The IMF regards Latvia as a model performer among transition economies and it is now in a leading position among the EU candidate countries. Inflation is estimated at 2.5% for 2001 and 3% for 2002, well within acceptable limits. The prospects look excellent for this small, but strategically-placed Baltic republic

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Minister stands by forecast

The country's finance minister said he was sticking by his forecast of 6% economic growth this year, disagreeing with the central bank and the International Monetary Fund, both of which see this as too optimistic, The Wall Street Journal Europe has reported.
"As a minister of finance I am sometimes accused of being too optimistic, but until now the forecasts of the Ministry of Finance, even when they seemed at the beginning to be unrealistic, have always come true afterwards," Gundars Berzins said.
Mr Berzins predicted the current-account gap would remain fairly high for some time, but he also forecast progress in reining in the budget shortfall and cited strong foreign investment.

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Riga, Tehran in quest to booster bilateral relations

The Latvian Deputy Foreign Minister, Peters Vyvares, recently held talks in Tehran with Foreign Minister, Kamal Kharrazi, on ways to develop Tehran-Riga relations, IRNA News Agency reported on February 25th. Vyvares said that Iran has a special role to play in the regional and international developments and hoped that serious steps would be taken to develop bilateral relations. 
He said that the Islamic Republic of Iran enjoys high economic capacity and Latvia is keen to develop economic cooperation with Iran. Kharrazi said that Iran is also interested in fostering economic cooperation with Latvia. He said that Tehran and Riga have historical and cultural amity and called for boosting parliamentary cooperation between the two countries.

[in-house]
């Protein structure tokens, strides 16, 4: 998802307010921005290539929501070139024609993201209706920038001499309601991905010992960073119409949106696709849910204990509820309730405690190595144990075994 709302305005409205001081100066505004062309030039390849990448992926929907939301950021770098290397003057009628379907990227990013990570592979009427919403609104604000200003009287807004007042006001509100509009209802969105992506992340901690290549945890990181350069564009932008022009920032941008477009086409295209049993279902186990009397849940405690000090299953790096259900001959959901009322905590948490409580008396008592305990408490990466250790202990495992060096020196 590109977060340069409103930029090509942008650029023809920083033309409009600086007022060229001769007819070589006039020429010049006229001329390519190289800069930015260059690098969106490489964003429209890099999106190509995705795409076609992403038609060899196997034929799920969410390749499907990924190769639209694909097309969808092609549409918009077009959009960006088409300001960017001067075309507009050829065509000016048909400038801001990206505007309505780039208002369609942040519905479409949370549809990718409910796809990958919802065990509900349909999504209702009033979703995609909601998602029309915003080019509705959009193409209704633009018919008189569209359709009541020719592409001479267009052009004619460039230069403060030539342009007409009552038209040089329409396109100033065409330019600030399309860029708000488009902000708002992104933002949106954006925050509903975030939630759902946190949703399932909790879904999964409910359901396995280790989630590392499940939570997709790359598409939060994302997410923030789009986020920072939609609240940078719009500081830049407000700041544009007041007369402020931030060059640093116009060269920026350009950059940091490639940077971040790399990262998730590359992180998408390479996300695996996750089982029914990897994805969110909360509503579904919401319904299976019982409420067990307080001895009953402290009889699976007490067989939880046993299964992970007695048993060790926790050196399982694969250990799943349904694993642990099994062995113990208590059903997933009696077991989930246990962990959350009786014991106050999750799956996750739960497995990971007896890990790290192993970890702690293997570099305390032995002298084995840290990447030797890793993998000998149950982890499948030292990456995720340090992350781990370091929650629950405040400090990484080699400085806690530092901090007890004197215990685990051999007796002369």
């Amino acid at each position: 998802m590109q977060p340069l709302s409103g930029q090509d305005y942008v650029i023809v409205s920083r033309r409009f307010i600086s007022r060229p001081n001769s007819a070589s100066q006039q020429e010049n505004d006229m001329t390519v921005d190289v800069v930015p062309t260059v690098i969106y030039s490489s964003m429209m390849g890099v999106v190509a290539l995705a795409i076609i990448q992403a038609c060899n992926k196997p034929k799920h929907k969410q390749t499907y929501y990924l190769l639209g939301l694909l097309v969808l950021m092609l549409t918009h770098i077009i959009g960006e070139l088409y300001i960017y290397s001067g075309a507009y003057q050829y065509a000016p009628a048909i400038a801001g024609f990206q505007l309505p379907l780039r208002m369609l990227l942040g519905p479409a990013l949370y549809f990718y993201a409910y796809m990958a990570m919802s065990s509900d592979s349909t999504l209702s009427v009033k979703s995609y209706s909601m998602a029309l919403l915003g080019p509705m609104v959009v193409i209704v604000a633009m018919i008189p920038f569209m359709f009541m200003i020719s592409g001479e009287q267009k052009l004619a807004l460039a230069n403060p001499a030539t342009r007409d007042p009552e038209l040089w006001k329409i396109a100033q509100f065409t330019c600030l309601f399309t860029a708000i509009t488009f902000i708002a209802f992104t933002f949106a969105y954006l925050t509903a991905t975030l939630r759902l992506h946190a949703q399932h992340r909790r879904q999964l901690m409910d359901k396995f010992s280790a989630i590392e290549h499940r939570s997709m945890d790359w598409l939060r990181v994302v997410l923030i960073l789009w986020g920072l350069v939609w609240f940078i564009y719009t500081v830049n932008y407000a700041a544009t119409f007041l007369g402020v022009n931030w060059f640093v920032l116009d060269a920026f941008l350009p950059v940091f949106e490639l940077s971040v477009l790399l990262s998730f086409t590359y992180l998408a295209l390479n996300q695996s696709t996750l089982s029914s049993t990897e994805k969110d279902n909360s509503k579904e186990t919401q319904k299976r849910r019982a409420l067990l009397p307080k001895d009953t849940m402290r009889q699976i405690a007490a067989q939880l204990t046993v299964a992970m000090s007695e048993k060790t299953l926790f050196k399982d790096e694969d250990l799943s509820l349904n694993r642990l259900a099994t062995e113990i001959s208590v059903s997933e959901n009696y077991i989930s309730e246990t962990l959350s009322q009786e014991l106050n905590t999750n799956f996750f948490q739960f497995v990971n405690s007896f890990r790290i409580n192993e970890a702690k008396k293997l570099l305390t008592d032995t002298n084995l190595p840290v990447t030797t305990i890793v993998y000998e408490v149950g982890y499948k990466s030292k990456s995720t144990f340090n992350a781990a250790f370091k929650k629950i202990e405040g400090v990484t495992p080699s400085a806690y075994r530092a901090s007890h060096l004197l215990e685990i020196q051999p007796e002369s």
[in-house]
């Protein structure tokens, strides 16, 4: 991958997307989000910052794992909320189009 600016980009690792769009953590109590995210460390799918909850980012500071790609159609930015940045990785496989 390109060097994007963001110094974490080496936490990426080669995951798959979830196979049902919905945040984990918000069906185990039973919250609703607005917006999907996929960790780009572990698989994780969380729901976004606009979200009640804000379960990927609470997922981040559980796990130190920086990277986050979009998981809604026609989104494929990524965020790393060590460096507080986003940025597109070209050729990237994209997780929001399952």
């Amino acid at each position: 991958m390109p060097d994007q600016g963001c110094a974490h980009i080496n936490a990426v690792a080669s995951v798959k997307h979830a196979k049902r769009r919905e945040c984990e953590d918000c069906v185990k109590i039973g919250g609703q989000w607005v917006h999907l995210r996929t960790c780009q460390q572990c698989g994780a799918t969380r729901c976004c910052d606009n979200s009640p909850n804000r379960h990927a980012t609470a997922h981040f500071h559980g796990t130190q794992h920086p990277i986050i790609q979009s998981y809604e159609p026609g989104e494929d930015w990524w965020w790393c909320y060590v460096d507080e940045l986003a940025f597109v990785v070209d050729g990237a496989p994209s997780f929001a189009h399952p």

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Riga Free Port ends agreement with Uksoil

Riga Free Port's board decided on February 22nd to terminate the lease agreement over a 30 hectare sector at Krievu Island with the joint-stock company Uksoil that intended to construct one of the world's largest mineral fertiliser plants there. The Riga Free Port terminated the agreement because no economic activity had taken place at the territory for several years. 
Uksoil must submit in new proposals within one month about its further work so that the agreement can be reinstated, LETA News Agency quoted the Port Board chairman, Gundars Jobar's press secretary, Guntars Kukuls as saying. Uksoil said it could begin construction of a large-scale mineral fertiliser plant and terminal on Krievu Island in the territory of Riga port by mid-April. The new facility would produce 865,000 tones of crystallised carbide annually and export the commodity through the terminal to South America and Asia. The project could cost about US$500m, said Uksoil's vice chairman of the board, Sergei Nasonov. The company's average turnover would be about US$150m. The plant would be dissembled after 25 years of operation according to global practice.